Film review: ‘ALADDIN’ by Nick Gardener from ‘Built For Speed’
The Aladdin story has been the subject of numerous cinema adaptations including the 1940 classic The Thief of Baghdad, the much-loved animated 1992 version with the late Robin Williams and outrageously camp English pantomimes. The latest version, a musical directed by Guy Richie, is elaborate, colourful and energetic but tonally inconsistent and not always as funny or charming as it needs to be.
The film follows the story’s traditional template as Baghdad street urchin Aladdin (Mena Massoud) discovers a magic lamp containing a genie (Will Smith) capable of granting three wishes. When Aladdin uses his first wish to try and win the heart of Princess Jasmine (Naomi Scott) he earns the ire the evil Vizier Jafar (Marwan Kenzari) who is attempting to usurp the throne of the Sultan of Agrabah (Navid Negahban).
The idea of Guy Richie – who recently seemed to be transforming (pardon the pun) into the British Michael Bay – directing a child-friendly musical is a tantalisingly odd one but his efforts here are a little underwhelming. To his credit he’s stepped away from his familiar style as this film isn’t immediately recognisable as a Guy Richie movie – there are no bald-headed cockney geezers pulling scams – but he hasn’t created anything especially memorable.
He struggles to find a consistent tone as the film shifts awkwardly from quasi-historical drama to musical to quirky over-the-top comedy which includes annoyingly incongruous contemporary references.
Still, the basic Aladdin tale provides an engaging drama and enjoyable adventure yarn, something aided by strong performances from Naomi Scott as the indomitable and intellectually-inclined Princess Jasmine and Marwan Kenzari as the genuinely sinsister and intimidating villain Jafar.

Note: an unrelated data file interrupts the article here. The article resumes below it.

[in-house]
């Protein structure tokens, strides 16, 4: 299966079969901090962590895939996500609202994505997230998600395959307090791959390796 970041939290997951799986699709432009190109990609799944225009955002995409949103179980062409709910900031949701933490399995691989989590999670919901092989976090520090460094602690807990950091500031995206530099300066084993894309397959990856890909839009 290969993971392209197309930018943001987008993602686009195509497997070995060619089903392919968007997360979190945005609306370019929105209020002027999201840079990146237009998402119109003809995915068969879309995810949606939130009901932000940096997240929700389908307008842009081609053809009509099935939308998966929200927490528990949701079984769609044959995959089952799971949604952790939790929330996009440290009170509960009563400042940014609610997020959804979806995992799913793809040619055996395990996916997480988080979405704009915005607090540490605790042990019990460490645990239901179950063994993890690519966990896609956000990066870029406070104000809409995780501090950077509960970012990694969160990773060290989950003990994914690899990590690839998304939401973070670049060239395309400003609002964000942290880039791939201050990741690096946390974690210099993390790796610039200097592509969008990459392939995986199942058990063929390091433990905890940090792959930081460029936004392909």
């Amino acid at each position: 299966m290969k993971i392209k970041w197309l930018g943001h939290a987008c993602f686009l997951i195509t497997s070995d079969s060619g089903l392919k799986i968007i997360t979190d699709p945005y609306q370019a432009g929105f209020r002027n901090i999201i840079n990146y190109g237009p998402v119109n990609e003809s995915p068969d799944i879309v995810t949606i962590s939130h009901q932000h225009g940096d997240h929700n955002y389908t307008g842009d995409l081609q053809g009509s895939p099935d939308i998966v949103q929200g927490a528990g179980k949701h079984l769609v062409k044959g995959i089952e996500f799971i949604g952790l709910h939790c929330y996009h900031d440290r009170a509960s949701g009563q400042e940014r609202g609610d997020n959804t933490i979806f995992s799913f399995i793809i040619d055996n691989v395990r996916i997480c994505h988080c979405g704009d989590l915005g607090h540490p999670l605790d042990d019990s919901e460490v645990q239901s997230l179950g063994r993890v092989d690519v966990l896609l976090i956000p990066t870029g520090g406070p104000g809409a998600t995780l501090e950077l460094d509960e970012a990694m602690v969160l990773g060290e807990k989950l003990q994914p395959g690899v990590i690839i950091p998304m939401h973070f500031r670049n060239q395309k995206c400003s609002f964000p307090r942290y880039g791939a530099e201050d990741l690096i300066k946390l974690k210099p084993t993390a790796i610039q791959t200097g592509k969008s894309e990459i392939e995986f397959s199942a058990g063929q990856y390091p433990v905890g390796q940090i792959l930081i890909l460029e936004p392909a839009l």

As a comedy, though, this film fails to fire. In the celebrated Disney cartoon version, Robin Williams made the genie a wonderfully precocious and witty character whereas Will Smith isn’t very funny or endearing. His isn’t a poor performance as he brings plenty of energy to the role but its not an indelible one. It doesn’t help that his genie, like too much of this film, is essentially a cgi creation and looks like a roided-up body builder carved from blue rubber.
Songs in Disney films have always been more miss than hit with too many tuneless power ballads that, despite otherworldly settings, are invariably drenched in white suburban American values and attitudes. The songs here are mostly bland and a few are forgettable but there are some surprises such as Jasmine’s showpiece ‘Speechless’ where Naomi Scott gives a generic big ballad some genuine feeling.
This is a tolerable and occasionally fun take on the Aladdin tale but it doesn’t offer anything remarkably different from previous versions.
Nick’s rating: ***
Genre: Fantasy, musical.
Director(s): Guy Ritchie.
Release date: 23rd May 2019.
Running time: 128 mins.
Reviewer: Nick Gardener can be heard on “Built For Speed” every Friday night from 8-10pm right here on 88.3 Southern FM. Nick can also be heard on “The Good, The Bad, The Ugly Film Show” podcast. http://subcultureentertainment.com/2014/02/the-good-the-bad-the-ugly-film-show